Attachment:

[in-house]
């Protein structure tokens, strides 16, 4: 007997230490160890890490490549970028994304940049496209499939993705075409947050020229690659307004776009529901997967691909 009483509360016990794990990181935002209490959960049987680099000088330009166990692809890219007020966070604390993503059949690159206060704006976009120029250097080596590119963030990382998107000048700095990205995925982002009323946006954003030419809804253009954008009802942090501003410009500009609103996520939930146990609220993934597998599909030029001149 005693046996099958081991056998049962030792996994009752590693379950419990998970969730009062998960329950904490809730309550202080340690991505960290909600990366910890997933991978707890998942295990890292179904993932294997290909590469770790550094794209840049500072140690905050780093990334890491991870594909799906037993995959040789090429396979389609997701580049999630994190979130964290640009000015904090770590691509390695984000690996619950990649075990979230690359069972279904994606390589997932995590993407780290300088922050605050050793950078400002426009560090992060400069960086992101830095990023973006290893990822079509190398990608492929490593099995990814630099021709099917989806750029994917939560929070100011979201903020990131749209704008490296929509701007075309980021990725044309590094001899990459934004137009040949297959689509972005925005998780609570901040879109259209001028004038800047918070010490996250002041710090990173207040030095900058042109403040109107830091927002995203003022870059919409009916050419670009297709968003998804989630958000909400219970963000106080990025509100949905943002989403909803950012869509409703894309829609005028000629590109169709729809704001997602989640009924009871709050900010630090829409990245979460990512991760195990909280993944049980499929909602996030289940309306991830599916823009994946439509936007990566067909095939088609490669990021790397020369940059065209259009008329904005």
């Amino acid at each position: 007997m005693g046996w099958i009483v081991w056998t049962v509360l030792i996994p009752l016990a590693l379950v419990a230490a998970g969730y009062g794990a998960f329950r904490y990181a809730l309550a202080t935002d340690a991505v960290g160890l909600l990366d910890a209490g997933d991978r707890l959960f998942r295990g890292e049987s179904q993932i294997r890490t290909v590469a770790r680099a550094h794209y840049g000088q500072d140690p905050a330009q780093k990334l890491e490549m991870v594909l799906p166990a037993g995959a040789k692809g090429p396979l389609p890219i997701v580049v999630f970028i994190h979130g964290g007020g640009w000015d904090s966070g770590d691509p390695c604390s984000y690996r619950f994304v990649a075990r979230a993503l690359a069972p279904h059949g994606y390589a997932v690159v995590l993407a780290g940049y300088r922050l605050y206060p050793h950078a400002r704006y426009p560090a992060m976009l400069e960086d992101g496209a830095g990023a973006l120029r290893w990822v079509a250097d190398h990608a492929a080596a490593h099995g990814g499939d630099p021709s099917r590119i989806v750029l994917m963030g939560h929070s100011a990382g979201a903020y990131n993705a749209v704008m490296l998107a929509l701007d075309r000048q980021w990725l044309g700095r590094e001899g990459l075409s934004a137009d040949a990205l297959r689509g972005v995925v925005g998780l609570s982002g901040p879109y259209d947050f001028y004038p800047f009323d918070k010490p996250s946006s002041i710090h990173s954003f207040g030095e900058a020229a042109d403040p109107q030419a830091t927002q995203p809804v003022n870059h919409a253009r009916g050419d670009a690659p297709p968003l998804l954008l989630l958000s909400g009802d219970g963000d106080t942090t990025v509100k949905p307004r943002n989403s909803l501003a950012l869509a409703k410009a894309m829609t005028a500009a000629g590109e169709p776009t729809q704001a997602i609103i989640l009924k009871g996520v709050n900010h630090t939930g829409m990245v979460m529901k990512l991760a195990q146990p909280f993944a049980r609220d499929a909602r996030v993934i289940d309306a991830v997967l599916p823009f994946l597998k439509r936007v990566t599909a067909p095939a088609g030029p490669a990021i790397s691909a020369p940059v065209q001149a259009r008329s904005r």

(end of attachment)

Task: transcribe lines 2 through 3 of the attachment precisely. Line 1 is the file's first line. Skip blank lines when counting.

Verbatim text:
């Protein structure tokens, strides 16, 4: 007997230490160890890490490549970028994304940049496209499939993705075409947050020229690659307004776009529901997967691909 009483509360016990794990990181935002209490959960049987680099000088330009166990692809890219007020966070604390993503059949690159206060704006976009120029250097080596590119963030990382998107000048700095990205995925982002009323946006954003030419809804253009954008009802942090501003410009500009609103996520939930146990609220993934597998599909030029001149 005693046996099958081991056998049962030792996994009752590693379950419990998970969730009062998960329950904490809730309550202080340690991505960290909600990366910890997933991978707890998942295990890292179904993932294997290909590469770790550094794209840049500072140690905050780093990334890491991870594909799906037993995959040789090429396979389609997701580049999630994190979130964290640009000015904090770590691509390695984000690996619950990649075990979230690359069972279904994606390589997932995590993407780290300088922050605050050793950078400002426009560090992060400069960086992101830095990023973006290893990822079509190398990608492929490593099995990814630099021709099917989806750029994917939560929070100011979201903020990131749209704008490296929509701007075309980021990725044309590094001899990459934004137009040949297959689509972005925005998780609570901040879109259209001028004038800047918070010490996250002041710090990173207040030095900058042109403040109107830091927002995203003022870059919409009916050419670009297709968003998804989630958000909400219970963000106080990025509100949905943002989403909803950012869509409703894309829609005028000629590109169709729809704001997602989640009924009871709050900010630090829409990245979460990512991760195990909280993944049980499929909602996030289940309306991830599916823009994946439509936007990566067909095939088609490669990021790397020369940059065209259009008329904005």
């Amino acid at each position: 007997m005693g046996w099958i009483v081991w056998t049962v509360l030792i996994p009752l016990a590693l379950v419990a230490a998970g969730y009062g794990a998960f329950r904490y990181a809730l309550a202080t935002d340690a991505v960290g160890l909600l990366d910890a209490g997933d991978r707890l959960f998942r295990g890292e049987s179904q993932i294997r890490t290909v590469a770790r680099a550094h794209y840049g000088q500072d140690p905050a330009q780093k990334l890491e490549m991870v594909l799906p166990a037993g995959a040789k692809g090429p396979l389609p890219i997701v580049v999630f970028i994190h979130g964290g007020g640009w000015d904090s966070g770590d691509p390695c604390s984000y690996r619950f994304v990649a075990r979230a993503l690359a069972p279904h059949g994606y390589a997932v690159v995590l993407a780290g940049y300088r922050l605050y206060p050793h950078a400002r704006y426009p560090a992060m976009l400069e960086d992101g496209a830095g990023a973006l120029r290893w990822v079509a250097d190398h990608a492929a080596a490593h099995g990814g499939d630099p021709s099917r590119i989806v750029l994917m963030g939560h929070s100011a990382g979201a903020y990131n993705a749209v704008m490296l998107a929509l701007d075309r000048q980021w990725l044309g700095r590094e001899g990459l075409s934004a137009d040949a990205l297959r689509g972005v995925v925005g998780l609570s982002g901040p879109y259209d947050f001028y004038p800047f009323d918070k010490p996250s946006s002041i710090h990173s954003f207040g030095e900058a020229a042109d403040p109107q030419a830091t927002q995203p809804v003022n870059h919409a253009r009916g050419d670009a690659p297709p968003l998804l954008l989630l958000s909400g009802d219970g963000d106080t942090t990025v509100k949905p307004r943002n989403s909803l501003a950012l869509a409703k410009a894309m829609t005028a500009a000629g590109e169709p776009t729809q704001a997602i609103i989640l009924k009871g996520v709050n900010h630090t939930g829409m990245v979460m529901k990512l991760a195990q146990p909280f993944a049980r609220d499929a909602r996030v993934i289940d309306a991830v997967l599916p823009f994946l597998k439509r936007v990566t599909a067909p095939a088609g030029p490669a990021i790397s691909a020369p940059v065209q001149a259009r008329s904005r």